Does a dollar not stretch as much as you think it should? If so, it may depend on where you live. Here in Washington, according to the Tax Foundation, that buck is only worth about 94 cents. That puts our state No. 43, with No. 1 being the best value (Mississippi). Clearly, there’s more to consider.
Tax Foundation analysts Robert Bellafiore, Aida Vazquez-Soto, and Scott Eastman explain.
Prices for the same goods are often much cheaper in the more rural areas of states like Missouri or Ohio than they are around large cities in states like New York or California. As a result, the same amount of cash can buy you comparatively more in a low-price state than in a high-price state.
The U.S. Bureau of Economic Analysis has been measuring this phenomenon for four years now; it recently published its data for prices in 2017.
A number of factors are at play:
Regional price differences are strikingly large; real purchasing power is 35 percent greater in Mississippi than it is in New York…
It’s generally the case that states with higher nominal incomes also have higher price levels. This is because in places with higher incomes, the prices of finite resources like land get bid up. (This is especially true in cities.) What is also true is that places with high costs of living pay higher salaries for the same jobs. This is what labor economists call a compensating differential; the higher pay is offered to make up for the low purchasing power.
While this is interesting and possibly fodder for discussing relocation or retirement options, the state-to-state comparisons miss a major factor, alluded to above in the “especially true in cities” parenthetical. The “best bang for the buck” states are also generally (not always) states without major metros.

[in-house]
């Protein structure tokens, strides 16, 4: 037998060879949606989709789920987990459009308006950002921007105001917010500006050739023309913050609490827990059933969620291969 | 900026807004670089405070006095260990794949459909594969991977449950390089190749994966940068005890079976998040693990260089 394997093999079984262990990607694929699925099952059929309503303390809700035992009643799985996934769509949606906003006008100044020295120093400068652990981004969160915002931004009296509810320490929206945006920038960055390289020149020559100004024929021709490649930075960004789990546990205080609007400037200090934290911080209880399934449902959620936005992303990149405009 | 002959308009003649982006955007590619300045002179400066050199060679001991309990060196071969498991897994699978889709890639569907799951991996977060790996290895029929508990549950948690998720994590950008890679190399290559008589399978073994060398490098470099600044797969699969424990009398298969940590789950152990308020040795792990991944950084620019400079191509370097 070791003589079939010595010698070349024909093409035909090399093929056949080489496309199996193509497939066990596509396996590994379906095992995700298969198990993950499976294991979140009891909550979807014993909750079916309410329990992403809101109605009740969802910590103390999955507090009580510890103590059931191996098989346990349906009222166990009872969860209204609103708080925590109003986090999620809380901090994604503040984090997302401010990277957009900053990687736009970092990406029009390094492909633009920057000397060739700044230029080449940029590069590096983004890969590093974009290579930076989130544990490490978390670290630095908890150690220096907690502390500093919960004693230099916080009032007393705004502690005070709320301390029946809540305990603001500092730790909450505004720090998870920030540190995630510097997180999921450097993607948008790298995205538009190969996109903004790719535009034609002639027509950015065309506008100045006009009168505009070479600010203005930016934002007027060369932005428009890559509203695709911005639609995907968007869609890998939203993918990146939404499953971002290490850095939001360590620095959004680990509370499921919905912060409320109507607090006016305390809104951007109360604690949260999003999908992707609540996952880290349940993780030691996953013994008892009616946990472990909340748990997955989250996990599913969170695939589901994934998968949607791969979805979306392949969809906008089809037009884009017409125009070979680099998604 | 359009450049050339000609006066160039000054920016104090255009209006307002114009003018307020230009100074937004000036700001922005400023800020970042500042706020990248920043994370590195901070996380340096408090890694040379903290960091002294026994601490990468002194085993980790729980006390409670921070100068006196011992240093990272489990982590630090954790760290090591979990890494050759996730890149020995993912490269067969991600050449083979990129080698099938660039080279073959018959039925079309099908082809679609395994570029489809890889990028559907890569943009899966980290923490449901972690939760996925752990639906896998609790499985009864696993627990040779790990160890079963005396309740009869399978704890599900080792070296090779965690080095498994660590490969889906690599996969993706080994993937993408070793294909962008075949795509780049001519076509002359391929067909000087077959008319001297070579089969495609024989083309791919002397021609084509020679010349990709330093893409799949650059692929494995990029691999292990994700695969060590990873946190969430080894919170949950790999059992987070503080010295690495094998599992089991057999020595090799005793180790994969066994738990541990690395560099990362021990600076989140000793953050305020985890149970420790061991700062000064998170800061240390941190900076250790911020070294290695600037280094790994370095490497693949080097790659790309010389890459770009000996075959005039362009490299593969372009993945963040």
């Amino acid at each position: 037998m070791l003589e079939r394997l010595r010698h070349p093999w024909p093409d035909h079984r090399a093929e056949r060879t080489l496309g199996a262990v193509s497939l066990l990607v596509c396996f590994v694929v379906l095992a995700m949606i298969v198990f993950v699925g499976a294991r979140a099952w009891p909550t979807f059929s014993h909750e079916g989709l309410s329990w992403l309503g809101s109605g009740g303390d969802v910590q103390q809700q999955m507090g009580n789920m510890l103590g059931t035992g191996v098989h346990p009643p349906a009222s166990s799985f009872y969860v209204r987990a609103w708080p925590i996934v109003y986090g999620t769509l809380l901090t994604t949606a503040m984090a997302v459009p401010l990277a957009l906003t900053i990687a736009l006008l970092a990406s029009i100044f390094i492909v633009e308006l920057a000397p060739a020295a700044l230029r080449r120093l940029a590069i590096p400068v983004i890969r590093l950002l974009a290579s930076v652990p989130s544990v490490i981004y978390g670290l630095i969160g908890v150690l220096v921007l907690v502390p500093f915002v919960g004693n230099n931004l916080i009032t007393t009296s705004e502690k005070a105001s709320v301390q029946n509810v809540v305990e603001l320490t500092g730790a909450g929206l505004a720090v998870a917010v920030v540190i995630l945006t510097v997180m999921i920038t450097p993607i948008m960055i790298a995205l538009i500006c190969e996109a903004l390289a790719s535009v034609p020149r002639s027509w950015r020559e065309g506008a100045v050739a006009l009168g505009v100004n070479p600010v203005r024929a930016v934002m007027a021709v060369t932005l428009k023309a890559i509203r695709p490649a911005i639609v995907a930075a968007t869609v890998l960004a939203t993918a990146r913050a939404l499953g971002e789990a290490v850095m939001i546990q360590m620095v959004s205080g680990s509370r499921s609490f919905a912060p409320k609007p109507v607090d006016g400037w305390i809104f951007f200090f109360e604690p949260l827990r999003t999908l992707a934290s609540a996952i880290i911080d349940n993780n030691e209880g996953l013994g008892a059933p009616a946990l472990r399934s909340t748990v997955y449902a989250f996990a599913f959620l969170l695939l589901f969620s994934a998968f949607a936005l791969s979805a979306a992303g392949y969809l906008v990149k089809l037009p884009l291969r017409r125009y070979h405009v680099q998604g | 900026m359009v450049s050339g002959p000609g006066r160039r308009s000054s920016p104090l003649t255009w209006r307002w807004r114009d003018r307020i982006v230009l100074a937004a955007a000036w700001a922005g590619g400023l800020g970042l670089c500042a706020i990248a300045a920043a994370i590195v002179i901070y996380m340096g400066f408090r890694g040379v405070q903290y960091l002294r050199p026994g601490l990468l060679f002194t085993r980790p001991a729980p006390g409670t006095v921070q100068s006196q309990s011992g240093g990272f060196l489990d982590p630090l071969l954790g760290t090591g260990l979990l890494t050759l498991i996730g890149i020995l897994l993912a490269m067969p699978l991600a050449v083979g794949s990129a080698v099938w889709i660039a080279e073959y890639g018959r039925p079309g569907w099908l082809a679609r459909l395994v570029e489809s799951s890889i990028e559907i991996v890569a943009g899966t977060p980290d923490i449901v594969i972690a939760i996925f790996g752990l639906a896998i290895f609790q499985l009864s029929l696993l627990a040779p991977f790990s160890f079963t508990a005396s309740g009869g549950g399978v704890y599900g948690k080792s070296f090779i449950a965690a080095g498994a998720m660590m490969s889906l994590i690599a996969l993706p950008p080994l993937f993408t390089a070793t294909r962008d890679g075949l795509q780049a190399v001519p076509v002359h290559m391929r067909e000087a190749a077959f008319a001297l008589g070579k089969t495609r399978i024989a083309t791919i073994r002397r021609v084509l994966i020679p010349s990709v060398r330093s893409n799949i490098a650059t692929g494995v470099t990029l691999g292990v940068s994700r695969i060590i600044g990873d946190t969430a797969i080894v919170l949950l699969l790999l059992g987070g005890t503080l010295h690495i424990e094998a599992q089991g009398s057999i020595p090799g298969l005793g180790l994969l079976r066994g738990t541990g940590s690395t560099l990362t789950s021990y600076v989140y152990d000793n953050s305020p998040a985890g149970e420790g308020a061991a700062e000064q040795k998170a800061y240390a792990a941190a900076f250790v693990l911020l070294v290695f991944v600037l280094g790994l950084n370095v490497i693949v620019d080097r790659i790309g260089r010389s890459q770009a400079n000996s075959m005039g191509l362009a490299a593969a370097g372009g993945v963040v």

Within Washington, the cost of living differentials can be significant. Seattle, with its fifth highest cost of living among major metros, no doubt drives the state-to-state comparisons, as it is the dominates in both population and economic influence.
Still, the comparisons are fun to consider.
Less fun, however, is the concluding observation in the Tax Foundation piece.
This has substantial implications for public policy, which is often progressive with respect to income. Many policies–like minimum wage, public benefits, and tax brackets–are denominated in dollars. But with different price levels in each state, the amounts aren’t equivalent in purchasing power.
As we’ve written before, that argument can also apply to state minimum wage policies. Oregon, for example, has adopted a different minimum wage for Portland than for the rest of the state. Good public policy will recognize regional variations.